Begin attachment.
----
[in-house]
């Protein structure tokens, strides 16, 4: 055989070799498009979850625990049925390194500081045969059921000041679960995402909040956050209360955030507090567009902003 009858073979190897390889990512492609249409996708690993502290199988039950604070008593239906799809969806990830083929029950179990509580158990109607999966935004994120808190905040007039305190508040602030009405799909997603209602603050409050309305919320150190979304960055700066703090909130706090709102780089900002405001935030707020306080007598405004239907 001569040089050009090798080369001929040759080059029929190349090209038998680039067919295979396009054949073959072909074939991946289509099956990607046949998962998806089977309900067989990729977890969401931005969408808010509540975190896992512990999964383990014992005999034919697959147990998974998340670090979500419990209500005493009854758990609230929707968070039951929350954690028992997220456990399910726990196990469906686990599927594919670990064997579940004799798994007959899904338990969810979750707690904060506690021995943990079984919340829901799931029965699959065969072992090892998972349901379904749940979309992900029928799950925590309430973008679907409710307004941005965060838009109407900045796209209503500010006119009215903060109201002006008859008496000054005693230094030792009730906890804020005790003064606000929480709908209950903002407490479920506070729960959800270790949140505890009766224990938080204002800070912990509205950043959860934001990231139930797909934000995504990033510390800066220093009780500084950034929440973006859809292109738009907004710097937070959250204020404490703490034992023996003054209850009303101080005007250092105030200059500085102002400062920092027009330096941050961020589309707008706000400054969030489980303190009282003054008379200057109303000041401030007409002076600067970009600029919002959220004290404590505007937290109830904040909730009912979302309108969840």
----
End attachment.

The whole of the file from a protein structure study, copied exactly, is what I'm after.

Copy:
[in-house]
């Protein structure tokens, strides 16, 4: 055989070799498009979850625990049925390194500081045969059921000041679960995402909040956050209360955030507090567009902003 009858073979190897390889990512492609249409996708690993502290199988039950604070008593239906799809969806990830083929029950179990509580158990109607999966935004994120808190905040007039305190508040602030009405799909997603209602603050409050309305919320150190979304960055700066703090909130706090709102780089900002405001935030707020306080007598405004239907 001569040089050009090798080369001929040759080059029929190349090209038998680039067919295979396009054949073959072909074939991946289509099956990607046949998962998806089977309900067989990729977890969401931005969408808010509540975190896992512990999964383990014992005999034919697959147990998974998340670090979500419990209500005493009854758990609230929707968070039951929350954690028992997220456990399910726990196990469906686990599927594919670990064997579940004799798994007959899904338990969810979750707690904060506690021995943990079984919340829901799931029965699959065969072992090892998972349901379904749940979309992900029928799950925590309430973008679907409710307004941005965060838009109407900045796209209503500010006119009215903060109201002006008859008496000054005693230094030792009730906890804020005790003064606000929480709908209950903002407490479920506070729960959800270790949140505890009766224990938080204002800070912990509205950043959860934001990231139930797909934000995504990033510390800066220093009780500084950034929440973006859809292109738009907004710097937070959250204020404490703490034992023996003054209850009303101080005007250092105030200059500085102002400062920092027009330096941050961020589309707008706000400054969030489980303190009282003054008379200057109303000041401030007409002076600067970009600029919002959220004290404590505007937290109830904040909730009912979302309108969840």